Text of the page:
Different ways to ask for their lowest price

8 Replies

When dealing with a seller sometimes it's hard to get them to give you a starting price. What are different ways to ask them the same question until they crack? Or what strategies do you use to get them to say a price?

Ultimately,  their number doesn't matter anyway.   If they say they want $1M but their property is only worth $100k... Are you going to meet them halfway? 

Get whatever other info you need. Run the same exact analysis you run otherwise, based on the ARV and not the seller price. If anything this just gives more of a reason to come in at a lower price. The only reason they have for not giving you a number is either they honestly don't know or they're trying to haggle. It's only fair they negotiate too, right? Just make sure you know your MAO before you throw out any numbers.

Medium redfin logoGerardo Dominguez, Redfin

@Mario T.  I think even more important is to find out why they're selling. Build some rapport, ask open ended questions about the property to get them talking and find out important info about deferred maintenance, improvements, etc., then ease into some open ended questions about why they're selling. If you can find out the motivation behind the sale, it will be a much easier deal to crack. You want to get the conversation off of price and more on how the seller's life will be better by selling. You're not just some guy buying a house, you're somebody who is solving a problem for the seller. They're selling for reason; people don't just pick up and move for the heck of it. By finding out the "why", you can make your offers more about the how the seller's life will be better and less about price. 

@Mark F.

Thanks for the great advice. I'll definitely keep this in mind next time i speak with a seller.  Can you give me some examples of important opened ended questions to find out why they are selling?  I know typical questions such as mortgage balance, mortgage payment, vacant or occupied, condition of property, listed or not.  Thanks again

@Mario T. Absolutely! Here's some ideas for you. 

These are some good questions to get them talking about the house, which is useful information for you and can help stimulate conversation:

  • Tell me about the house. 
  • What kind of repairs and upgrades have you done? 
  • What kind of repairs or upgrades would you like to do if you stayed? 
  • What's been keeping you from doing the repairs and upgrades you'd like to do? (Might uncover money issues)
  • How much do you think the home is worth? Why? 
  • What is your favorite thing about the home? 
  • What is your least favorite thing about the home? 
  • How long have you lived in/owned the house?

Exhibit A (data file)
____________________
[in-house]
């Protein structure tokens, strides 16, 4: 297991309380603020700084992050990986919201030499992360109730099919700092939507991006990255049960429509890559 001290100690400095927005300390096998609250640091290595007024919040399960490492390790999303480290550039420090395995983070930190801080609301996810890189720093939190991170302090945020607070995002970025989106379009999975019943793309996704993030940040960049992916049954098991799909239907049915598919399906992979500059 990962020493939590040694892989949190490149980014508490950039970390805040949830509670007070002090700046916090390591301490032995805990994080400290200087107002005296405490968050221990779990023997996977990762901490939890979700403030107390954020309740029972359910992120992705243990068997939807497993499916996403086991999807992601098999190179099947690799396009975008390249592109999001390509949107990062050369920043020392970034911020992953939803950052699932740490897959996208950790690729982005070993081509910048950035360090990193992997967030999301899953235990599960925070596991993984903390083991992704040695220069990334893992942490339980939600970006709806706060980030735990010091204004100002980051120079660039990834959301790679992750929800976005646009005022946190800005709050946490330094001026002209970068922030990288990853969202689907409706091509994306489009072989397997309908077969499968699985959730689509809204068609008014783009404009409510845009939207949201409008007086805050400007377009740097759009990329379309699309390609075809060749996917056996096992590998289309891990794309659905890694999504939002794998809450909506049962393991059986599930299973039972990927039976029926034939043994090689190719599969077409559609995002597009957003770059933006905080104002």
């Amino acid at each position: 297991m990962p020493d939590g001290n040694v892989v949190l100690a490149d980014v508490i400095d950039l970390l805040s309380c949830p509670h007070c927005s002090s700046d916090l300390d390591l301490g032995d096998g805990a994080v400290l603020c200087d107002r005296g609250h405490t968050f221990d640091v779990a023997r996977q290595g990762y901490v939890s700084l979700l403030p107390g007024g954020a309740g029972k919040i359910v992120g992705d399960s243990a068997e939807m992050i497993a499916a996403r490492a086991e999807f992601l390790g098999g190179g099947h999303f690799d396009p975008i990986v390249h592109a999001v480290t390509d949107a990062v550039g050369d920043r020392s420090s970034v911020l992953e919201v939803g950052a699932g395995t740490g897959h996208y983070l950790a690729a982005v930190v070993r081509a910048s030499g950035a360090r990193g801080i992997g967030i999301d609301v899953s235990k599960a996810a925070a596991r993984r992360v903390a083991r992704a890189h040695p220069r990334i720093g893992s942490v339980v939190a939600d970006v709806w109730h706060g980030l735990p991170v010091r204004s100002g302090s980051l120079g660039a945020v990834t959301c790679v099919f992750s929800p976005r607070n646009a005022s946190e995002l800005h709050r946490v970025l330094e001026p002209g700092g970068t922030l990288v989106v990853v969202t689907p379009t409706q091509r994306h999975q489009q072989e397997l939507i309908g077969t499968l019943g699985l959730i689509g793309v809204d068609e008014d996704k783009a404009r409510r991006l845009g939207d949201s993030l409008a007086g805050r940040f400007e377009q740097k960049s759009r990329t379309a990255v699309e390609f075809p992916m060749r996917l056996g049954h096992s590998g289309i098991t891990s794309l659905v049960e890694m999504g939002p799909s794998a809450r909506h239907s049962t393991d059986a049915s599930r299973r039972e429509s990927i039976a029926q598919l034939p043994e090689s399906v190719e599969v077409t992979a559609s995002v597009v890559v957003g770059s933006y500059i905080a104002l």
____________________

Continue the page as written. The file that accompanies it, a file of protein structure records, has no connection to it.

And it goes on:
Here's some great questions to uncover the "why" behind the sale:

  • (After finding out about the home) Wow, it sounds like you [have a nice house, have done a lot of work to it, take pride in it, etc.], why do you want to sell? 
  • What happens if you don't sell? 
  • What are your plans for after you sell? 
  • If you could sell in days instead of months, what would that mean for you? 

These are some good questions for uncovering additional pain points that you can use to position yourself as a problem solver:

  • Why hasn't the home sold already? 
  • What are you doing to get the home sold? 
  • How long has the home been on the market? 
  • How much of a financial burden is this home for you? (this is a good question to ask if it seems like they're financially tight)

Make sure to warm up the prospect and build rapport first, or you'll likely get some push back on some of these questions. If you're having trouble getting the conversation rolling, ask open ended questions about the house. People usually love to talk about their homes. Once they're warmed up, start digging into the "why" with some of the other questions. Keep the questions very casual sounding, you don't want it to sound like an interview or they may shut you down. Make sure you're taking notes! Use the feedback you get from the seller in your offers to make them stronger. Remember, you're not just buying a house, you're solving a problem. Focus your offers on how selling the house is going to solve a problem and make their life better.

Hope this helps!

@Mario T. It is my experience that sellers that are truly "MOTIVATED" have a rough idea of how much they want for their home.  Usually when a seller calls me and I ask:  "Mr Seller how much do you think your home is worth and how much do you want for it" and they say something like: "Well you sent me this letter in the mail you tell me" They usually aren't motivated and you shouldn't waste your time.  

The key to getting a seller to open up is build rapport.  If you can successfully build rapport the sellers will tell you their entire life story and easily answer any questions you may have.  Keep plugging away your deal is right around the corner!

@Nick Britton I will see you tomorrow at 12pm dude.

Medium ccj investments group logo resizeCarlos Coppin Jr, CCJ Investments Group | [email protected] | 954.856.9628 | http://www.howtosellmyhomeforcash.com/

I appreciate all the help gents.  Thanks again. 

Some have great success throwing out a number first, called anchoring.  Based on what I need to do to the property and the way I need to buy homes, I would be all-in at $x.   You can get more detailed, telling about rehab costs, carrying costs, sales costs, etc and I would.

Otherwise, @Mark F. has great suggestions building the rapport and getting to the pain points and their bottom line.  Great question @Mario T. !